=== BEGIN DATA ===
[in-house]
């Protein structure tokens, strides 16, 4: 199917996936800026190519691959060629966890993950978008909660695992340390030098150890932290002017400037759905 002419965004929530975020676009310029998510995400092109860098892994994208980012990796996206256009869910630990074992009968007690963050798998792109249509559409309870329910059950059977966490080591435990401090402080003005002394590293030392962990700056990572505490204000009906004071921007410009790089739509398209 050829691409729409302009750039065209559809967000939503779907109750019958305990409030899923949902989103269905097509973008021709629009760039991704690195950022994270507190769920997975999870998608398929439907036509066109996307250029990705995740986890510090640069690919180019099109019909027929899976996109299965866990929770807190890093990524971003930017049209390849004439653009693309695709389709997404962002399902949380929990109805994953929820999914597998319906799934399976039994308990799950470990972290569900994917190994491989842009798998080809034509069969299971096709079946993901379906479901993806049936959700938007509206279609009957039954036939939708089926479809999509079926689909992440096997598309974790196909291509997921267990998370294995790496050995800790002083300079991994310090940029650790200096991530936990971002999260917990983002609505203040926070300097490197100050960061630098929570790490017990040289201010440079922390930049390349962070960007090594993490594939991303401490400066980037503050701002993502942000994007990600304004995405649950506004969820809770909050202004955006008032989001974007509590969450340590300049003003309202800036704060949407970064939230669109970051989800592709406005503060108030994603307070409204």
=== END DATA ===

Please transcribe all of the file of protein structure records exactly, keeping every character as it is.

[in-house]
């Protein structure tokens, strides 16, 4: 199917996936800026190519691959060629966890993950978008909660695992340390030098150890932290002017400037759905 002419965004929530975020676009310029998510995400092109860098892994994208980012990796996206256009869910630990074992009968007690963050798998792109249509559409309870329910059950059977966490080591435990401090402080003005002394590293030392962990700056990572505490204000009906004071921007410009790089739509398209 050829691409729409302009750039065209559809967000939503779907109750019958305990409030899923949902989103269905097509973008021709629009760039991704690195950022994270507190769920997975999870998608398929439907036509066109996307250029990705995740986890510090640069690919180019099109019909027929899976996109299965866990929770807190890093990524971003930017049209390849004439653009693309695709389709997404962002399902949380929990109805994953929820999914597998319906799934399976039994308990799950470990972290569900994917190994491989842009798998080809034509069969299971096709079946993901379906479901993806049936959700938007509206279609009957039954036939939708089926479809999509079926689909992440096997598309974790196909291509997921267990998370294995790496050995800790002083300079991994310090940029650790200096991530936990971002999260917990983002609505203040926070300097490197100050960061630098929570790490017990040289201010440079922390930049390349962070960007090594993490594939991303401490400066980037503050701002993502942000994007990600304004995405649950506004969820809770909050202004955006008032989001974007509590969450340590300049003003309202800036704060949407970064939230669109970051989800592709406005503060108030994603307070409204």